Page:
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Author Notes:

Allison Ross Eckard, MD, Associate Professor of Pediatrics and Medicine, Divisions of Infectious Diseases, Medical University of South Carolina, 135 Rutledge Ave, Suite 1217, Charleston, SC 29425; Phone: 843-792-9909; Fax: 843-792-5127; eckarda@musc.edu.

The content is solely the responsibility of the authors and does not necessarily represent the official views of the National Institutes of Health.

ARE has received research funding from Bristol-Myers Squibb, Cubist Pharmaceuticals, and GlaxoSmithKline and has served as an advisor for Gilead.

ARE has received research funding from Bristol-Myers Squibb, Cubist Pharmaceuticals, and GlaxoSmithKline and has served as an advisor and speaker for Gilead.

GAM serves as a consultant for Bristol-Myers Squibb, ViiV/GlaxoSmithKline, Gilead, Pfizer, and ICON, and has received grant funding from Bristol-Myers Squibb, ViiV/GlaxoSmithKline, Merck, AstraZeneca, and Gilead.

All other declare no conflicts of interest.

These data were presented at the 19th Vitamin D Workshop, March 2016, Boston, MA (abstract #52).

Subjects:

Research Funding:

This work was made possible by the National Institute of Child Health and Development at the National Institutes of Health [K23 HD069199 to ARE; R01 HD070490 to GAM], National Institutes of Health/Clinical Research Center Grant [8G12MD007602-27 to Morehouse School of Medicine].

Case Western Reserve University’s Center for AIDS Research (P30 AI36219), Emory University’s Center for AIDS Research (P30 AI050409), Emory+Children’s Pediatric Research Center (Immunology Cores), Clinical and Translational Science Award and the Clinical and Translational Science Collaborative of Cleveland (UL1TR000439) from the National Center for Advancing Translational Sciences (NCATS) component of the National Institutes of Health and NIH roadmap for Medical Research.

Keywords:

  • Science & Technology
  • Life Sciences & Biomedicine
  • Biochemistry & Molecular Biology
  • Endocrinology & Metabolism
  • HIV
  • Vitamin d metabolites
  • Vitamin d binding protein
  • Cholecalciferol supplementation
  • Randomized-controlled trial
  • Pediatrics and adolescents
  • Vitamin D
  • HUMAN-IMMUNODEFICIENCY-VIRUS
  • INTIMA-MEDIA THICKNESS
  • CARDIOVASCULAR RISK-FACTORS
  • PERINATALLY ACQUIRED HIV
  • PLACEBO-CONTROLLED TRIAL
  • D DEFICIENCY
  • ANTIRETROVIRAL THERAPY
  • 25-HYDROXYVITAMIN D
  • YOUNG-ADULTS
  • GENERAL-POPULATION

Effects of Cholecalciferol Supplementation on Serum and Urinary Vitamin D Metabolites and Binding Protein in HIV-infected Youth

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Journal Title:

Journal of Steroid Biochemistry and Molecular Biology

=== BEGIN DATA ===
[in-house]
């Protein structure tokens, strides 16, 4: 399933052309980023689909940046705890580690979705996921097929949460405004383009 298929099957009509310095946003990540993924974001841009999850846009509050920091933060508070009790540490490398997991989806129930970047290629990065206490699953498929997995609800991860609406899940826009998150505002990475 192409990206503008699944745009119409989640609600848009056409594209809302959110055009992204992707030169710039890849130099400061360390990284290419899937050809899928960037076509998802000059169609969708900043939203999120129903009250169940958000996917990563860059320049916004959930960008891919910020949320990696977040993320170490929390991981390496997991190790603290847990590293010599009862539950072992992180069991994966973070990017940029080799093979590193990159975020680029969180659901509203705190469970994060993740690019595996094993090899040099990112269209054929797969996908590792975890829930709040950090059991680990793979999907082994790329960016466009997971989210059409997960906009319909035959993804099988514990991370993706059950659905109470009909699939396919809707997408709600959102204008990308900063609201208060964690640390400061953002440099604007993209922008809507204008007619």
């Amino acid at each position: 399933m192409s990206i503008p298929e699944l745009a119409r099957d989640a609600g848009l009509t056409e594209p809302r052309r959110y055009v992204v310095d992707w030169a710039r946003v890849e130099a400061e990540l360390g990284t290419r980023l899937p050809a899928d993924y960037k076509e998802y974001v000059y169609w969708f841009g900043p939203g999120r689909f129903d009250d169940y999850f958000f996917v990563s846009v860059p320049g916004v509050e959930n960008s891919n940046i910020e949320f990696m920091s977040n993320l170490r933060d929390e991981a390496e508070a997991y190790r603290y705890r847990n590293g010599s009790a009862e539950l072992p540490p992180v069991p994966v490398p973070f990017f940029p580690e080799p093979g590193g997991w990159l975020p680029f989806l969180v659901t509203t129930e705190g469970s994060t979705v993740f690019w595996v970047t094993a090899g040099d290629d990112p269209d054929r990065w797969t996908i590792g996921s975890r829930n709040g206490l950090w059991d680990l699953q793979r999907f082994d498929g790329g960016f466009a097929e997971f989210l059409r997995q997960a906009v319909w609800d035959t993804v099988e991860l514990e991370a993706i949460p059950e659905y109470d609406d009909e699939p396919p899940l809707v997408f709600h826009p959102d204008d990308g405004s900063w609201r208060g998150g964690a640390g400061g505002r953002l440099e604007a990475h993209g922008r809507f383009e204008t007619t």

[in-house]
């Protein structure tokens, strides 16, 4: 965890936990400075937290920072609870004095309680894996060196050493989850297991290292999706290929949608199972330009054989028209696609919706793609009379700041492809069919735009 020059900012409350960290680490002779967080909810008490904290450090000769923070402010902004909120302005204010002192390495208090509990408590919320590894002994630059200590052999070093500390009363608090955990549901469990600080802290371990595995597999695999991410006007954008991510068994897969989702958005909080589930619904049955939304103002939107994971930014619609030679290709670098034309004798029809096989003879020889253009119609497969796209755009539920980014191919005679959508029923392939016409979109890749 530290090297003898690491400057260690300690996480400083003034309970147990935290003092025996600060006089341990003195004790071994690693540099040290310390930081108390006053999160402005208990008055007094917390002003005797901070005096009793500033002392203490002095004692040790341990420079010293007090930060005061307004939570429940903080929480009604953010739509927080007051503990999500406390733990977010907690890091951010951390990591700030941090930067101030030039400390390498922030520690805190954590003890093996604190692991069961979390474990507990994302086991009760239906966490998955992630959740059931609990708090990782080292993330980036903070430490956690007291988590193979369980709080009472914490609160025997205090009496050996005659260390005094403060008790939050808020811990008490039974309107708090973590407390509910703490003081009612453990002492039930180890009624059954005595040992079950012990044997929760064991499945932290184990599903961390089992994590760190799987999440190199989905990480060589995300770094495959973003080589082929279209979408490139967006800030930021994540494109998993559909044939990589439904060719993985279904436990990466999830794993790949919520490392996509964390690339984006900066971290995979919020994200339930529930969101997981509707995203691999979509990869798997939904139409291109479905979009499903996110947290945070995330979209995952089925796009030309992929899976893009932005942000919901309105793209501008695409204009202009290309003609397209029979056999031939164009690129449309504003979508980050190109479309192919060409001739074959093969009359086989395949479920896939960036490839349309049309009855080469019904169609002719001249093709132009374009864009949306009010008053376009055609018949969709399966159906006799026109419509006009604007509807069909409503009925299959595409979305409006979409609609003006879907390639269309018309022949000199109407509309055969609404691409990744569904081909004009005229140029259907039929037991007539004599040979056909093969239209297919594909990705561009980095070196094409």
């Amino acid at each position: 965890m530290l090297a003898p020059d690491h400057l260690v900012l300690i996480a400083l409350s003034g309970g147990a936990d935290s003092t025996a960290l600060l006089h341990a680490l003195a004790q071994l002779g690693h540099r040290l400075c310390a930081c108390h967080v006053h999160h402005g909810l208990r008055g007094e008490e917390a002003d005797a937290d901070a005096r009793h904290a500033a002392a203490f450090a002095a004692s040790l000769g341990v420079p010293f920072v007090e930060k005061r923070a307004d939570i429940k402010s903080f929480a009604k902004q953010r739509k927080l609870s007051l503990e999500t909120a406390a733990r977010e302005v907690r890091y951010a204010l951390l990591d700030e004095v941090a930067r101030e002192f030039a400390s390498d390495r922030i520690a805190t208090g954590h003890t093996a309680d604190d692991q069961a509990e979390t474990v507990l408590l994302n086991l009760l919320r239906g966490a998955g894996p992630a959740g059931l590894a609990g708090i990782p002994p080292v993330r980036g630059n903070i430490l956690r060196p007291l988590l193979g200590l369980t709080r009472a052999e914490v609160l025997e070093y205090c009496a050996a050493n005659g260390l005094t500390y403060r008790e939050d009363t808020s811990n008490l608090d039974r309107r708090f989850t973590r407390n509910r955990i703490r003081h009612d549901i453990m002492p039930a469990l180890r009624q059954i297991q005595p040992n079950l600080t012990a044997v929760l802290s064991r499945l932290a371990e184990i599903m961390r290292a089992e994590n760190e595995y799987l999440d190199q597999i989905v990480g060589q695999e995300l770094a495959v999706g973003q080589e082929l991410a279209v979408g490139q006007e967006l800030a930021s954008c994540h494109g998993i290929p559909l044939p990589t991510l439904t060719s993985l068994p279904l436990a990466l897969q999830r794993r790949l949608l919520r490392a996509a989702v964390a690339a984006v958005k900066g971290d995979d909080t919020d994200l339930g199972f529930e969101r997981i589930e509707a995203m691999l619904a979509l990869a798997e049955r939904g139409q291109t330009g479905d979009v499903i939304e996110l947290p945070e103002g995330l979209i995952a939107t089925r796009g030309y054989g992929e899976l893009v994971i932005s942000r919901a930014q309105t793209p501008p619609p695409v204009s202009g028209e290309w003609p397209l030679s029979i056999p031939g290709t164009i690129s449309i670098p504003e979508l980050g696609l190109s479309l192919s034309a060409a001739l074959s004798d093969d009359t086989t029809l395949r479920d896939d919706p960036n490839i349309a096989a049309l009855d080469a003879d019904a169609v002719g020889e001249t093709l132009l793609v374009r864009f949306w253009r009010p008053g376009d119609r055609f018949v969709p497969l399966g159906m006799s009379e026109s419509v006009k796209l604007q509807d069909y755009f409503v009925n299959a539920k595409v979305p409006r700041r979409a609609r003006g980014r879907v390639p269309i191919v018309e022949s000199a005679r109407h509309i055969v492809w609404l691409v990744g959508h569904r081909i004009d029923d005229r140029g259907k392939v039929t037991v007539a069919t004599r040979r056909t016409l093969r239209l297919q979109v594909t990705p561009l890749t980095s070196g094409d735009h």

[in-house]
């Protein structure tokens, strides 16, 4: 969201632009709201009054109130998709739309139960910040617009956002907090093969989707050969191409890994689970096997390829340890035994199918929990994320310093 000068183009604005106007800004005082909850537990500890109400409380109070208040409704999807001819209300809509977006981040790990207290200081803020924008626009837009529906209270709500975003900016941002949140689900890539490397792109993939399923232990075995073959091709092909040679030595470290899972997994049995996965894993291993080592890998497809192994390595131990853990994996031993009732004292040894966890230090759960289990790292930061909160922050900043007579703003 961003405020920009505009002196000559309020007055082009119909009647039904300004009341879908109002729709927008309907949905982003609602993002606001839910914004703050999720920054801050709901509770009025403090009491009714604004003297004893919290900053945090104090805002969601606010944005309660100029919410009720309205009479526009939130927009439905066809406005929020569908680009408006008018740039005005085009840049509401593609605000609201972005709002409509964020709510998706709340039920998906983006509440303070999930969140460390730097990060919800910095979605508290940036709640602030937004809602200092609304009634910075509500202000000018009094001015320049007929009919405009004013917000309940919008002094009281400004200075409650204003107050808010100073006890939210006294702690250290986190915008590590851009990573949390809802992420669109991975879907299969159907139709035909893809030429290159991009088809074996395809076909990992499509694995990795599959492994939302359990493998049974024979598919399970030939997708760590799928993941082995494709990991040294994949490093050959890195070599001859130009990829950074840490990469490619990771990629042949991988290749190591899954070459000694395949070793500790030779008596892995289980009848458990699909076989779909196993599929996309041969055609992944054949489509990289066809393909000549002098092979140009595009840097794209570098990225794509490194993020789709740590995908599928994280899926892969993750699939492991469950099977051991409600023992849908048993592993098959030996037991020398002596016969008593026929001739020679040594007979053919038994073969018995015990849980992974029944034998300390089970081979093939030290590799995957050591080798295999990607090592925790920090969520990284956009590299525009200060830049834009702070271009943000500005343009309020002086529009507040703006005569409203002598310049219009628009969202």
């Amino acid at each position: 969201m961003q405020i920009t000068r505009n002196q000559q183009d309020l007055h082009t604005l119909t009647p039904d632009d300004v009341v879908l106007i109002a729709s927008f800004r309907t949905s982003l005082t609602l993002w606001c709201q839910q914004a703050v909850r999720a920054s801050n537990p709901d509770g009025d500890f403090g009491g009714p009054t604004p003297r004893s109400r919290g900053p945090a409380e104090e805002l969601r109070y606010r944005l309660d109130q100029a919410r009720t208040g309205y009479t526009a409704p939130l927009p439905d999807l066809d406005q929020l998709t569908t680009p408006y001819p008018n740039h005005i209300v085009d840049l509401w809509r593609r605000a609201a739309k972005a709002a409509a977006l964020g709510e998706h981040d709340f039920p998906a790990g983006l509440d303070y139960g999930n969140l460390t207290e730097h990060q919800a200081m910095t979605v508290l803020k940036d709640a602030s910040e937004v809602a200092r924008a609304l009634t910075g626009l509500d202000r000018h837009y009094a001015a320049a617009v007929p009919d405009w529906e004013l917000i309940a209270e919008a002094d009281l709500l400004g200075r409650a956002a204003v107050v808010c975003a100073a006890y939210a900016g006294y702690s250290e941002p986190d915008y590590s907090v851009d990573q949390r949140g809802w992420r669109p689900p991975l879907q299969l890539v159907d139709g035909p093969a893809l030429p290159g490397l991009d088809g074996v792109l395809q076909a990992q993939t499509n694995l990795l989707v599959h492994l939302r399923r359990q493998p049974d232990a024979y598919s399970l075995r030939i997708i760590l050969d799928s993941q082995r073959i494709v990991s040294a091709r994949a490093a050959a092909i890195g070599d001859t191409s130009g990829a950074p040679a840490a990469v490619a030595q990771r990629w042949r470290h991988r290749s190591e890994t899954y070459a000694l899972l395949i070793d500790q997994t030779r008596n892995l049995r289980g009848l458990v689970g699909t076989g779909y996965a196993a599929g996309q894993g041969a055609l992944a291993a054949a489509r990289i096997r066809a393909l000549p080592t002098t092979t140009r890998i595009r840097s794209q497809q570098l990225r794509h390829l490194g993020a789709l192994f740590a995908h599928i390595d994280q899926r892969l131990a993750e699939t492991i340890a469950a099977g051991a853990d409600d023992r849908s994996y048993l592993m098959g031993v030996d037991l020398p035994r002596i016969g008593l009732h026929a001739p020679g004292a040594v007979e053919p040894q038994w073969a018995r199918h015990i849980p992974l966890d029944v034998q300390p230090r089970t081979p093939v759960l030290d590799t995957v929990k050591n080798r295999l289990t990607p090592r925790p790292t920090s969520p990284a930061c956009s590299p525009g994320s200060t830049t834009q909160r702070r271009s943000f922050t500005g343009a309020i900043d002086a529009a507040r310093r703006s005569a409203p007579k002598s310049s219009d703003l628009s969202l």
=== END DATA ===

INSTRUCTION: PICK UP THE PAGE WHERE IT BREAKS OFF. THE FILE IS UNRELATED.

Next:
Volume:

Volume 168

Publisher:

, Pages 38-48

Type of Work:

Article | Post-print: After Peer Review

Abstract:

Vitamin D insufficiency is widespread in HIV-infected patients. HIV and/or antiretroviral therapy (ART), particularly efavirenz (EFV), may interfere with vitamin D metabolism. However, few data from randomized, controlled trials exist. Here, we investigate changes in vitamin D metabolites and binding protein (VDBP) after 6 months of supplementation in a randomized, active-control, double-blind trial investigating 2 different monthly cholecalciferol (vitamin D 3 ) doses [60,000 (medium) or 120,000 (high) IU/month] vs. a control arm of 18,000 IU/month in 8–25 year old HIV-infected youth on ART with HIV-1 RNA < 1000 copies/mL and baseline 25-hydroxycholecalciferol (25(OH)D 3 ) ≤30 ng/mL. A matched healthy uninfected group was enrolled in a similar parallel study for comparison. Changes after 6 months were analyzed as intent-to-treat within/between groups [control group (low dose) vs. combined supplementation doses (medium + high)]. At 6 months, 55% vs. 82% of subjects in control and supplementation groups, respectively, reached 25(OH)D 3 ≥30 ng/mL (P = 0.01) with no difference between medium and high doses (both 82% ≥30 ng/mL). There were few differences for those on EFV vs. no-EFV, except serum VDBP decreased in EFV-treated subjects (both within- and between-groups P ≤ 0.01). There were no significant differences between the HIV-infected vs. healthy uninfected groups. The major finding of the present study is that cholecalciferol supplementation (60,000 or 120,000 IU/month) effectively raises serum 25(OH)D 3 in the majority of HIV-infected subjects, regardless of EFV use. Notably, response to supplementation was similar to that of uninfected subjects.

Copyright information:

© 2017 Elsevier Ltd

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